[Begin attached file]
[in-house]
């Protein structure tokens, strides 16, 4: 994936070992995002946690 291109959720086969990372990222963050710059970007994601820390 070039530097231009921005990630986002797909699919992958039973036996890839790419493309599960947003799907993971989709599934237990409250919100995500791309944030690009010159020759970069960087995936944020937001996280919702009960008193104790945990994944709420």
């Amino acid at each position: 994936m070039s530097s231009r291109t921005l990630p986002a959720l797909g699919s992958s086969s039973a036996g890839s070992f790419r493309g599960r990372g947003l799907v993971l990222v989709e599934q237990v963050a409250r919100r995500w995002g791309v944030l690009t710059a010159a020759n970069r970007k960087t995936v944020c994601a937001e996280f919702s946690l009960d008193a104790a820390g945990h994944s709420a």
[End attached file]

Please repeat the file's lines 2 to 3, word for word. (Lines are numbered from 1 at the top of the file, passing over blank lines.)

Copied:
């Protein structure tokens, strides 16, 4: 994936070992995002946690 291109959720086969990372990222963050710059970007994601820390 070039530097231009921005990630986002797909699919992958039973036996890839790419493309599960947003799907993971989709599934237990409250919100995500791309944030690009010159020759970069960087995936944020937001996280919702009960008193104790945990994944709420």
């Amino acid at each position: 994936m070039s530097s231009r291109t921005l990630p986002a959720l797909g699919s992958s086969s039973a036996g890839s070992f790419r493309g599960r990372g947003l799907v993971l990222v989709e599934q237990v963050a409250r919100r995500w995002g791309v944030l690009t710059a010159a020759n970069r970007k960087t995936v944020c994601a937001e996280f919702s946690l009960d008193a104790a820390g945990h994944s709420a």